Benjamin Franklin Papers
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To Benjamin Franklin from Cadwallader Colden, [November 1749]

From Cadwallader Colden

Draft: New-York Historical Society

[November, 1749]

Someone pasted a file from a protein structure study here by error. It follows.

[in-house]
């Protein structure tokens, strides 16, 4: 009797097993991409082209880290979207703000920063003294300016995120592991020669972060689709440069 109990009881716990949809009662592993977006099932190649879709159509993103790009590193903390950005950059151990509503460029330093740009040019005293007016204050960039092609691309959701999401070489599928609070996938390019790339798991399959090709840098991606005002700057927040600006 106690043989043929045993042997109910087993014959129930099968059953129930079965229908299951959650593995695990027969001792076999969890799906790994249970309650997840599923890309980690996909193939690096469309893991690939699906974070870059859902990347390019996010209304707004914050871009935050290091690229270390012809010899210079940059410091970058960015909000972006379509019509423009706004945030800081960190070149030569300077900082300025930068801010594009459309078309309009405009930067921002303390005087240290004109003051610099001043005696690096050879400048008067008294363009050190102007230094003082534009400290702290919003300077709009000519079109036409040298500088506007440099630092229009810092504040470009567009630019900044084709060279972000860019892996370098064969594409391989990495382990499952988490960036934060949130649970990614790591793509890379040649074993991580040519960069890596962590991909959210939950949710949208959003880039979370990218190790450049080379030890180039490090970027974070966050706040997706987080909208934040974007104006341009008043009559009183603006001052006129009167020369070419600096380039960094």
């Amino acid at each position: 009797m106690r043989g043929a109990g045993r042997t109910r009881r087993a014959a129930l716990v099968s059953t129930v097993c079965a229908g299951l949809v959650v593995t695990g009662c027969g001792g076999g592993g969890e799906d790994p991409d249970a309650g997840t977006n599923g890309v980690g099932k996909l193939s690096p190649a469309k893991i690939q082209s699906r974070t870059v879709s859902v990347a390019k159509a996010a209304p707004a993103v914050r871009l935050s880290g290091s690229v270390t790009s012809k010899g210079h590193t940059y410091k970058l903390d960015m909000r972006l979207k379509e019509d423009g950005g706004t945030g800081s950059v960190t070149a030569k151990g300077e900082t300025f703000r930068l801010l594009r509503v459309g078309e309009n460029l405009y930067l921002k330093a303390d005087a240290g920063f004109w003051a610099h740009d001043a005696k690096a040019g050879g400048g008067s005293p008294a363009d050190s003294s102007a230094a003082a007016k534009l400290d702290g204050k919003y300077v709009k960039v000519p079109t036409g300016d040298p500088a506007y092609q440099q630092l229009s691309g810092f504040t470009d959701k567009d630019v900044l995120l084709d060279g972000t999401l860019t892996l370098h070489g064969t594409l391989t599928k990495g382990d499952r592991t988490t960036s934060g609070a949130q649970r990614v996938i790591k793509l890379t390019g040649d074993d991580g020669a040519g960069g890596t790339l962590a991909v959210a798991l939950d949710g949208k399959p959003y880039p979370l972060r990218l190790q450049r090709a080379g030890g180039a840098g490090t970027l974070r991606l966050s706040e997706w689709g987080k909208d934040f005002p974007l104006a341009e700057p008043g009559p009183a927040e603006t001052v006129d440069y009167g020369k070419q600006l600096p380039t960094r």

I receiv’d by the last opportunity from New York the Proposals relating to the Education of Youth in Pensylvania. I have read it with much pleasure and heartily wish the Gentlemen success that are endeavouring to promote so usefull a Design. I have no objection to any thing in the proposals. I am pleased with every part of them. Tho I do not pretend to have my thoughts in any manner so well digested as yours are who have applied your self particularly to the subject (for from your generous attempts on several other occasions for the good of your Country I take you to be principally the Author of that performance) yet I believe you will not be displeased with any hints which may come from others tho’ in themselves but trivial when compared with the great[ness] of the subject you have in view. While you keep the Great [end] of Education in view viz. to enable men and to incline them to be more usefull to mankind in General and to their own Country in particular and at the same time to render their own life more happy you cannot be in great danger of taking wrong steps while all of them tend to that end. But I think one of the Principal things for this purpose will be in the choice of the Trustees and Rector who is to oversee the Masters and schollars to direct both their lessons and studies in such manner as they may most effectually promote this grand purpose for which they are intended and in this choice as great a regard must be had to the heart as to the head of the Rector that he be a man that will have this great purpose allwise at heart. Such a person will find so much employment for every hour in life that he will have no time to take care of his own private affairs and therefor it will be necessary that he have so much incouragement by a proper Sallary as to make him easy in his private affairs and it may not be amiss that he have likewise a small annual gratuity from [every] schollar that as his care may increase the number of Schollars and the number will increase his trouble so he may find some benefite to himself in it. I do not think it proper that his whole subsistence should depend upon [such] gratuity because that might make him too much dependent upon the humours of the Schollars or there parents. It seems to me better that the least part of his incouragements should come that way. But as to the Masters or Teachers the greatest [part of] their incouragement may come from the rewards they are to receive from the Schollars as this is likely to make them the more assiduous and while they are under the direction of the Rector and Trustees I can see no inconveniency likely to happen by it. I am pleased with your mentioning Agriculture as one of the Sciences to be taught because I am of opinion it may be made as much a Science as any of those that are not purely Mathematicall and none of them deserve so much to be taught as this at least none more since it is truely the foundation of the Wealth and wellfare of the Country and it may be personally usefull to a greater number than any of the other Sciences. For this reason I think there should be a Professor on purpose who should likewise have contingent allowances given him for making experiments and to correspond with the noted farmers for [his] information. For this purpose and for several other reasons I am of Opinion the College would do best in the Country at a distance from the City. By this the Schollars will be freed from many temptations to idleness and some worse vices that they must meet with in the [City] and it may be an advantage to many children to be at a distance from their parents. The chief objection to the College’s being in the Country I think is that the schollars cannot acquire that advantage of behaviour and address which they would acquire by a more general conversation with Gentlemen. But this I think may be remedied by obliging them to use the same good manners towards one another with a proper regard to their several ranks as is used among well bred Gentlemen [and] by having them taught Dancing and other accomplishments an easy carriage and address in Company and other Exercises usually taught Gentlemen. Their being obliged to declame or dispute or Act plays may take off that Bashfullness which frequently [gives] Schollars an aukwardness on their first appearance in publick. And as no doubt they must be allow’d to go to the City [sometimes] I am of opinion the advantages from the Country are [no?] less than what may arise [from] the College’s being in or near the town.